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A student accesses e-learning contents on mobile phones during a class as part of 'Online Education Mobile Library' initiative organised to provide online education to disadvantaged pupils, at a library in Mumbai on October 17, 2020. (Photo by Indranil MUKHERJEE / AFP) (AFP)
A student accesses e-learning contents on mobile phones during a class as part of 'Online Education Mobile Library' initiative organised to provide online education to disadvantaged pupils, at a library in Mumbai on October 17, 2020. (Photo by Indranil MUKHERJEE / AFP) (AFP)

E-learning inadequate and ineffective: Azim Premji University study

  • The study by the university across five states said an overwhelming majority of the teachers and parents want children to return to schools with necessary safety protocols

BENGALURU: Online education, which has become the norm amid the covid-19 pandemic, is ineffective and inadequate towards a child’s development, a study by Azim Premji University on remote learning, covering 1,522 schools and 80,000 students, has concluded.

The coronavirus pandemic has forced school authorities to shut down physical classrooms since March even as the pros and cons of e-learning have become a topic of heated debate among stakeholders.

Several states like Delhi plan to reopen schools next week onwards, and in Karnataka, school managements are intensely lobbying with the state government for the same.

The study by the university across five states, titled Myths of Online Education, said an overwhelming majority of teachers and parents want children to return to schools with necessary safety protocols.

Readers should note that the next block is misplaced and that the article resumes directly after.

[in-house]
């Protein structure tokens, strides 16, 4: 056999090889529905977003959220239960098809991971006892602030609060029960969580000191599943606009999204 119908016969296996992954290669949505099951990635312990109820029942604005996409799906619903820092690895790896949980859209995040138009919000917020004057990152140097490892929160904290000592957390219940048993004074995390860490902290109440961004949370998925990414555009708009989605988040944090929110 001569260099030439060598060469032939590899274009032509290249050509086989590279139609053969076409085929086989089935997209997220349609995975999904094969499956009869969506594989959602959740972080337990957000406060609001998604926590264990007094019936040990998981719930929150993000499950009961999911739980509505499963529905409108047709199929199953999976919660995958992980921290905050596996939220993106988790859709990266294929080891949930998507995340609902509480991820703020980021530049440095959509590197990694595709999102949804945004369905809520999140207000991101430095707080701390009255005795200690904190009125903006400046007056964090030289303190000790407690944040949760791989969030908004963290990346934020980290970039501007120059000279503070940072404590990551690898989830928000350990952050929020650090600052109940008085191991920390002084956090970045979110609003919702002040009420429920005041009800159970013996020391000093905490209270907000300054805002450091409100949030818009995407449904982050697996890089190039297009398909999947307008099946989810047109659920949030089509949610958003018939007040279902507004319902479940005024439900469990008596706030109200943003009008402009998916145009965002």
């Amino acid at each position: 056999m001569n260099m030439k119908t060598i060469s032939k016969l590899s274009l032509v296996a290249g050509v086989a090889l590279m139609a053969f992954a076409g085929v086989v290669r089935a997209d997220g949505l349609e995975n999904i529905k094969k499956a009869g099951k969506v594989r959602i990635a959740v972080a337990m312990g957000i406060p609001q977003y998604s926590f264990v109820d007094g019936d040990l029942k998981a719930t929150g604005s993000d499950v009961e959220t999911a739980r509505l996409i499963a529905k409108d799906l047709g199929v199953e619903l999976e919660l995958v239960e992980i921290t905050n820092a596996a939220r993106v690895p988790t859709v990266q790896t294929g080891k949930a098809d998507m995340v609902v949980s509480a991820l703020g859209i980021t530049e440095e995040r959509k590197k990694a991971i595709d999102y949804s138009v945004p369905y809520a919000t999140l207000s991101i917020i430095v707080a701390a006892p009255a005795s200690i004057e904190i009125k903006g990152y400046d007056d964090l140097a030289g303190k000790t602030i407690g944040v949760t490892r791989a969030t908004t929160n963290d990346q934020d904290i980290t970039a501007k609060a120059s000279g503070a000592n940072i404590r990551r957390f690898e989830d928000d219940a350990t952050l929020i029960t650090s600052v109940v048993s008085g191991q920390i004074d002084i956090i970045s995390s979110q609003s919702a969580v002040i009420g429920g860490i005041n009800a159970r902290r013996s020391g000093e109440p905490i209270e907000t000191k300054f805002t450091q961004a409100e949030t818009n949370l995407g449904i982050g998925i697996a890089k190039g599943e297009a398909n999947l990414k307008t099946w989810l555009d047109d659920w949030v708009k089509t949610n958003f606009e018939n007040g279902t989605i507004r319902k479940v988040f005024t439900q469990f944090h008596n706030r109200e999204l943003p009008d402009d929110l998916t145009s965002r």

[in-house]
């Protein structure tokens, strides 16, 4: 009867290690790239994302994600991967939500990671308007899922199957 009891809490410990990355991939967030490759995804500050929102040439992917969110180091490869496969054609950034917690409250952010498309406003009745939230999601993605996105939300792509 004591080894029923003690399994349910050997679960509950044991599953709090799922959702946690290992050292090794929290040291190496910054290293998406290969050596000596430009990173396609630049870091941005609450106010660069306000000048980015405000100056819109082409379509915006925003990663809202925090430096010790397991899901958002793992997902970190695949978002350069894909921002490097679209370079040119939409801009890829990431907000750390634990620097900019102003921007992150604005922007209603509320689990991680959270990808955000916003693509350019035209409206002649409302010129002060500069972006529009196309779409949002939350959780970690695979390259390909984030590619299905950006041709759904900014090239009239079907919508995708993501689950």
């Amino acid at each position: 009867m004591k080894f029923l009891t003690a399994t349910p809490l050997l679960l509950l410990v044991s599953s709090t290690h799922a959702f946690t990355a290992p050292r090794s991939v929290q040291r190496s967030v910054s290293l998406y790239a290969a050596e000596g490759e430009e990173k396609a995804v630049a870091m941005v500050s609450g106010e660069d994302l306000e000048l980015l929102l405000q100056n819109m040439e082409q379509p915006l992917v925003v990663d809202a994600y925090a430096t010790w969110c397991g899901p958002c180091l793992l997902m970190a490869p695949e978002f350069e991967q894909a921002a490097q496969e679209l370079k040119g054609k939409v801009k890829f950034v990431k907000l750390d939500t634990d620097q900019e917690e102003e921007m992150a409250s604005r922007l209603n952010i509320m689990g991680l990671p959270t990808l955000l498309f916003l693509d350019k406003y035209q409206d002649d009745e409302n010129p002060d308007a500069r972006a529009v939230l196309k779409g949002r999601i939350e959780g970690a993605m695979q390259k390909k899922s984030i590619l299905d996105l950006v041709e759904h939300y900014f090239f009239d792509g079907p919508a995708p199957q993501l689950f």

“Online education is ineffective because of the basic character of education, and not merely because of lack of access to the net and online resources, especially for school-age children," said Anurag Behar, vice chancellor, Azim Premji University, while releasing the study in Bengaluru.

Education requires physical presence, attention, thought and emotions, all to be seen towards learning goals, step by step, often back and forth, and differently for each student. This requires intense verbal and non-verbal interactions amongst teachers and students, which is possible only in actual classes, he said.

Rahul Mukhopadhyay and Aanchal Chomal from the research team that conducted the study, noted that “the study revealed the ineffectiveness of remote learning solutions in providing meaningful learning opportunities, exclusion of majority of children due to poor access, and the professional frustration of teachers."

More than 80% teachers surveyed in the study expressed the lack of emotional connect with children during online classes. More than 90% teachers felt that no meaningful assessment of children’s learning was possible during online classes. Almost 70% of parents opined that online classes are not effective for children.

More than 60% children cannot access online education opportunities, the reasons include lack of access to smartphones. Around 90% of children with disabilities are unable to participate in online classes, their teachers told the survey. Almost 90% of parents are willing to send their children to school if the health of their children is taken care of when schools reopen.

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